WRITING AS A PHYSICIAN ASSISTANT and improvement. PAs should be confident in their knowledge and skill. However, Physician Assistants must consistently determine their own strengths and limitations expand their intelligence, work on their weaknesses, and always continuing the learning process. Physican assistants incorporate a large amount of writing into their work. From the moment they complete their education program, PAs are studying verbal and written communication for their national certification boards and state licensure exams. Once PAs are working and employed, writing does not stop. Every patient requires extensive written communication as soon as they walk in the door. When PAs complete an initial assessment, effective writing is applied to medical histories, observations, clinical interviews, and symptom overviews. As part of many diagnoses, Physician Assistants will have to order tests of certain conditions, and then interpret those tests for conclusions. Treatment protocols require writing prescriptions and direct medication orders. A lack of proper written instructions fails to provide high quality care. For insurance purposes, all medical care must be heavily documented to meet legal standards. Written patient notes must be thorough and accurate, especially to fulfill a

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continuity of care. Physician Assistants focusing in primary care will refer patients to specialists, psychologists, physical therapists, and other healthcare professionals. Without an in depth written assessment and directions, care may be halted or altered for the worse. Physician assistants also pride themselves with preventative medicine and patient education. The targeted writing audience now shifts from insurance companies and fellow medical professionals, to patients with wide variation in comprehension abilities. Some patients may be very familiar with healthcare procedures and jargon, while others may need simplified instructions and diction. In addition to Physician Assistants, our government and legislative body must provide accurate and effective written communication in healthcare, as seen with the Patient Protection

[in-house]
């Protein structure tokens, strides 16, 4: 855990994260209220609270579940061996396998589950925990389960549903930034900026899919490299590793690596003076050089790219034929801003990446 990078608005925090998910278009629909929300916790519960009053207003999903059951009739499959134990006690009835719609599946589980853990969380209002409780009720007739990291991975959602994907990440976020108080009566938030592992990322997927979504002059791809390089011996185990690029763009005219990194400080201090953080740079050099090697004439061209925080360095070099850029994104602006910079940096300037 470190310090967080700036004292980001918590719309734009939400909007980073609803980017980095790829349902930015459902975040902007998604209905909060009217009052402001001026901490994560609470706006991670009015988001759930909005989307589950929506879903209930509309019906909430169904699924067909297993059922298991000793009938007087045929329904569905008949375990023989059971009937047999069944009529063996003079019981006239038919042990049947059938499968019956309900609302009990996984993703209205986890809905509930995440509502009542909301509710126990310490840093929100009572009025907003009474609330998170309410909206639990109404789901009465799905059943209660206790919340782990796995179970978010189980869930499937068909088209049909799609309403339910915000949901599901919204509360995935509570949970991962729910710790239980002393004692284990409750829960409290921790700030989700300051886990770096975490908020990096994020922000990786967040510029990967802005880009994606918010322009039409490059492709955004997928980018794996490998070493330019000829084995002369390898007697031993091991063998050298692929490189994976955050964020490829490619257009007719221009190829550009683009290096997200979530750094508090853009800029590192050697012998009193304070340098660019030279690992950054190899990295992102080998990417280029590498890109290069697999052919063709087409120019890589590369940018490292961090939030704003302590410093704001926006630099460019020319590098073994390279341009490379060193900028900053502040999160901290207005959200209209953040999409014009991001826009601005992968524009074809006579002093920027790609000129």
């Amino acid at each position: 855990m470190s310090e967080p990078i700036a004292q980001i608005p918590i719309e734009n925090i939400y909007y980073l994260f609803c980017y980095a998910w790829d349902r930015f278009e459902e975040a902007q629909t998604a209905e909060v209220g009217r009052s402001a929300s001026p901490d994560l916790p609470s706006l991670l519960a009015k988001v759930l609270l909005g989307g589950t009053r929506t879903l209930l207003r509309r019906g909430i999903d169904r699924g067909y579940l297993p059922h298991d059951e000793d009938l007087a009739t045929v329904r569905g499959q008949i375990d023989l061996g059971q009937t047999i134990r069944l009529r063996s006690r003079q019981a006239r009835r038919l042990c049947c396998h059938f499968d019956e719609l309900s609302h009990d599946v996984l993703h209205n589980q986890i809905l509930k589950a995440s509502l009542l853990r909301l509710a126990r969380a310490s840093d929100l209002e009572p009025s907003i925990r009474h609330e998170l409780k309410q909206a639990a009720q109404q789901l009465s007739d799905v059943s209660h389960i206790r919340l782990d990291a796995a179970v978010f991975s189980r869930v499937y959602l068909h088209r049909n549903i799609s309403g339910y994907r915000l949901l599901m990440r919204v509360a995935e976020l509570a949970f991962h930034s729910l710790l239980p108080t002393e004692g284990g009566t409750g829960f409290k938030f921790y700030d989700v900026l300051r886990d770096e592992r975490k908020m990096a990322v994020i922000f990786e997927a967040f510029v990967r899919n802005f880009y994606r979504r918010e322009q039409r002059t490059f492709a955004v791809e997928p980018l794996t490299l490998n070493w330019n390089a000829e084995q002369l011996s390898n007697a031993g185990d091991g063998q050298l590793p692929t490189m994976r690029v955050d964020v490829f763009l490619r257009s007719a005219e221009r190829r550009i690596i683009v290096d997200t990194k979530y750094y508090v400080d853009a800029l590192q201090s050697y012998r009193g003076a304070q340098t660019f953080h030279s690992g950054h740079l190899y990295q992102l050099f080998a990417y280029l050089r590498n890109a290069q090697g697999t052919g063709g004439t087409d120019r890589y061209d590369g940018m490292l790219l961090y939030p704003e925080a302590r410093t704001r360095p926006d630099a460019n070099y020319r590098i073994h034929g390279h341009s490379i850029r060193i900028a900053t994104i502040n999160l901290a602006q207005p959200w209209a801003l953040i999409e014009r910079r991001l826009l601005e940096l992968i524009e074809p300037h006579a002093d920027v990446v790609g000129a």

WRITING AS A PHYSICIAN ASSISTANT and Affordable Care Act. The act has increased the need for Physician Assistants dramatically, but how is the language of this act translated to the public? By analyzing the White House website for the Affordable Care Act we can see how written communication is used. On the overview of the new healthcare law, http://www.whitehouse.gov/healthreform/healthcareoverview, there are no specified authors. However we know this website is official media from the President of the United States Barack Obama. Because this information comes directly from his administration, we can assume the authors are a team of writers in the communication and policy divisions of his staff. As the highest office in the country, few would question the credibility of the source. Some could argue the website pushes a liberal bias, but because the

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Obama Administration spearheaded the bill themselves, it is safe the say the information is valid. The main purpose of the website is to inform Americans on the key features of Affordable Care Act; this particular subpage provides an overall summary. The content shows little argument or evaluation, but it does provide instruction on where to find more information. One could also argue that the website is written persuasively to address skeptics and opponents to the law. However, they are not the intended readers. Instead, the target population is all Americans wanting to learn more about a new bill. The text targets beginners who may not be familiar of the different functions of the Affordable Care Act. The language is simplified and direct to accommodate an audience with varying health policy knowledge and background information. Looking at the content and format, the website was meticulously planned and executed well. The top of the website contains a summary and overview of the article. As the reader scrolls, there are four tabs on the left to choose from as the four key facts: stronger consumer rights and protections, more affordable coverage, better access to care, and stronger Medicare. When selecting one of the four tabs, between two and three facts appear on the left of the screen.